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03/06/2019

Architects Declare: self-sustaining design for the future

Architects Declare: self-sustaining design for the future

A recent collaboration between seventeen of the most influential architect firms, including Alison Brooks Architects and Foster + Partners, has seen a call for change on the way the construction industry is tackling climate change and biodiversity loss.

With the build industry accounting for 40% of the UK’s energy-related carbon emissions, the architects are encouraging other UK firms to join them in their plight for action to “meet the needs of society without breaching the Earth’s ecological boundaries.”

The seventeen RIBA Stirling Prize winners go on to say: “Together with our clients, we need to commission and design buildings, cities and infrastructures as indivisible components of a larger, constantly regenerating and self-sustaining system. The research and technology exist for us to begin that transformation now, but what has been lacking is collective will.”

The manifesto comes after the recent announcement from the UN warning that one million animal and plant species are at risk of extinction due to human actions[1]. It also follows an earlier warning that there are only 12 years left to limit global warming to 1.5°C[2].

The Architects Declare manifesto – where the founders have published their declaration – features an online form for other architect firms to sign up and join them in their revolution, with agreement to:

·        Raise awareness of the climate and biodiversity emergencies and the urgent need for action amongst clients and supply chains.

·        Advocate for faster change in the industry towards regenerative design practices and a higher governmental funding priority to support this.

·        Establish climate and biodiversity mitigation principles as the key measure of the industry’s success, demonstrated through awards, prizes and listings.

·        Share open knowledge and research to that end on an open source basis.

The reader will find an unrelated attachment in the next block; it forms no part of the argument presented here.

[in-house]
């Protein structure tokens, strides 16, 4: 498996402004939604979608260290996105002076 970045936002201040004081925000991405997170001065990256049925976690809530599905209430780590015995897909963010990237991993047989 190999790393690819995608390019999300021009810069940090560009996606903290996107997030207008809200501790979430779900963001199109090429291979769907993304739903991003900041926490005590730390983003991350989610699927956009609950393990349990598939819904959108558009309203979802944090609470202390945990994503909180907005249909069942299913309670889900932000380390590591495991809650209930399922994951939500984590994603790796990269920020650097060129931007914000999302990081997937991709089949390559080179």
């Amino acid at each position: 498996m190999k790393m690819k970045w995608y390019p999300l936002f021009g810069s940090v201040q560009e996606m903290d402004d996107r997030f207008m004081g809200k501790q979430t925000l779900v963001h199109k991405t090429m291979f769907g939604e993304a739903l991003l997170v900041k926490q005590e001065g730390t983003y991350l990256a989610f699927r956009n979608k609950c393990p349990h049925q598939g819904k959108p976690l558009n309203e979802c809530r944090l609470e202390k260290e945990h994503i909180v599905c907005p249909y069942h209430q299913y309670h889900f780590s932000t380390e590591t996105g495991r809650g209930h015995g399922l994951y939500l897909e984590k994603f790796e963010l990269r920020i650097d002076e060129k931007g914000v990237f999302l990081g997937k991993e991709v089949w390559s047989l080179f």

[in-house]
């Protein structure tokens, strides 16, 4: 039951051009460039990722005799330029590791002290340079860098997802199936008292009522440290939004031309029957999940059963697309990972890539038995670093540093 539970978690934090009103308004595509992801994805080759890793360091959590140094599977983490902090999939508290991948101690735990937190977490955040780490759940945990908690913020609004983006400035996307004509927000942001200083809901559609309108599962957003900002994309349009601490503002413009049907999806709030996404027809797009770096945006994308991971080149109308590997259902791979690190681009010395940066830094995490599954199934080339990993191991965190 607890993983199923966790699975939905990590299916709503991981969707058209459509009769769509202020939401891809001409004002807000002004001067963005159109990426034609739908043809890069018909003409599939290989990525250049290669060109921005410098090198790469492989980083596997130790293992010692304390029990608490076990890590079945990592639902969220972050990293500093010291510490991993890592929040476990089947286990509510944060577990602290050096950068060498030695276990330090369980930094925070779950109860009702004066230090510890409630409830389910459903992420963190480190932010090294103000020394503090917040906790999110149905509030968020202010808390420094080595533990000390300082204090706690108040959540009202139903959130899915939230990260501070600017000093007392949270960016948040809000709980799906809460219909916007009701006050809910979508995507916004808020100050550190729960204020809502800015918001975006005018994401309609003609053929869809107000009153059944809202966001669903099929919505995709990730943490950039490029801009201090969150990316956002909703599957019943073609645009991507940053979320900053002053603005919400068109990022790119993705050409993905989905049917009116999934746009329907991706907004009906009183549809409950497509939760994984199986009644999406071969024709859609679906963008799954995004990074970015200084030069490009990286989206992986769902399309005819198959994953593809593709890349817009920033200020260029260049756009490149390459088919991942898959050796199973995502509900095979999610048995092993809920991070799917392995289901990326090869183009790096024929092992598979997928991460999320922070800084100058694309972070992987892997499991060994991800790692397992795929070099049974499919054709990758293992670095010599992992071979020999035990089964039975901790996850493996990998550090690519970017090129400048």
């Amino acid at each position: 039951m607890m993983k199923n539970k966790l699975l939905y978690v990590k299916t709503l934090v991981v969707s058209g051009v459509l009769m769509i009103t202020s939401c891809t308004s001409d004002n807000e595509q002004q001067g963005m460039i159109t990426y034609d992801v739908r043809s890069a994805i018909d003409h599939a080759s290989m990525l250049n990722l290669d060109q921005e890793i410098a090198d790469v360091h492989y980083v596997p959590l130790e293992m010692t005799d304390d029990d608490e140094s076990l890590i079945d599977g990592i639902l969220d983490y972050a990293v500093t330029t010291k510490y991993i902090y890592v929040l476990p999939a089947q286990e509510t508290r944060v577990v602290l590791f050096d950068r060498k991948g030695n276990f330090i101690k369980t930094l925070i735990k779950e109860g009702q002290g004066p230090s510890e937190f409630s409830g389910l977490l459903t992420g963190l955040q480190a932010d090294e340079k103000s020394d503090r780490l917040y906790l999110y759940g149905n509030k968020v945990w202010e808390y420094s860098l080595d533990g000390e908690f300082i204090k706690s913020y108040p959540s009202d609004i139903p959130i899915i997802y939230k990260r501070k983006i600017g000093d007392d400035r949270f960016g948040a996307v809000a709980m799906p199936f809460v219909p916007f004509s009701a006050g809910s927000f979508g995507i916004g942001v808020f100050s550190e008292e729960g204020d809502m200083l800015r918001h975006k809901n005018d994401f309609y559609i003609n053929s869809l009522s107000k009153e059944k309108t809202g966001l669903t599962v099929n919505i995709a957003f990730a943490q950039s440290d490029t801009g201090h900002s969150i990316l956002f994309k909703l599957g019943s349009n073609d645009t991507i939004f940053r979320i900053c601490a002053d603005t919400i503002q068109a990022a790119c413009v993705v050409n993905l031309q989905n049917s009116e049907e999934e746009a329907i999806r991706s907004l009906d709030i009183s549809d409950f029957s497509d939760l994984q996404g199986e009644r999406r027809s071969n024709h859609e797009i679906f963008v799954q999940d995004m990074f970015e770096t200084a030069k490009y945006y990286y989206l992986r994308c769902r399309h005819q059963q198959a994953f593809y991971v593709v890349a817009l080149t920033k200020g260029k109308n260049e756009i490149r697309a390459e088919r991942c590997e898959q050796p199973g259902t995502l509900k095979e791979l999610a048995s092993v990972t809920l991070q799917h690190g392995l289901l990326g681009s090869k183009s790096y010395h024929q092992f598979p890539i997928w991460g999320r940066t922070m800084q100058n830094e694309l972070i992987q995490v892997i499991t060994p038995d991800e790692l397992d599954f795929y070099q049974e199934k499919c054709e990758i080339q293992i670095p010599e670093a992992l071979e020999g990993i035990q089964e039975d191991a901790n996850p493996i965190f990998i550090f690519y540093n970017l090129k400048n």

·        Evaluate all new projects against the aspiration to contribute positively to mitigating climate breakdown and encourage clients to adopt this approach.

·        Upgrade existing buildings for extended use as a more carbon-efficient alternative to demolition and new build whenever there is a viable choice.

·        Include life cycle costing, whole life carbon modelling and post-occupancy evaluation as part of the basic scope of work, to reduce both embodied and operational resource use.

·        Adopt more regenerative design principles in studios, with the aim of designing architecture and urbanism that goes beyond that standard of net zero carbon in use.

·        Collaborate with engineers, contractors and clients to further reduce construction waste.

·        Accelerate the shift to low embodied carbon materials in all work.

·        Minimise wasteful use of resources in architecture and urban planning, both in quantum and in detail.

272 practices (and growing) are already signed up, showing that they are ready for change.

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[1] https://www.bbc.co.uk/news/science-environment-48169783
[2] https://www.theguardian.com/environment/2018/oct/08/global-warming-must-not-exceed-15c-warns-landmark-un-report

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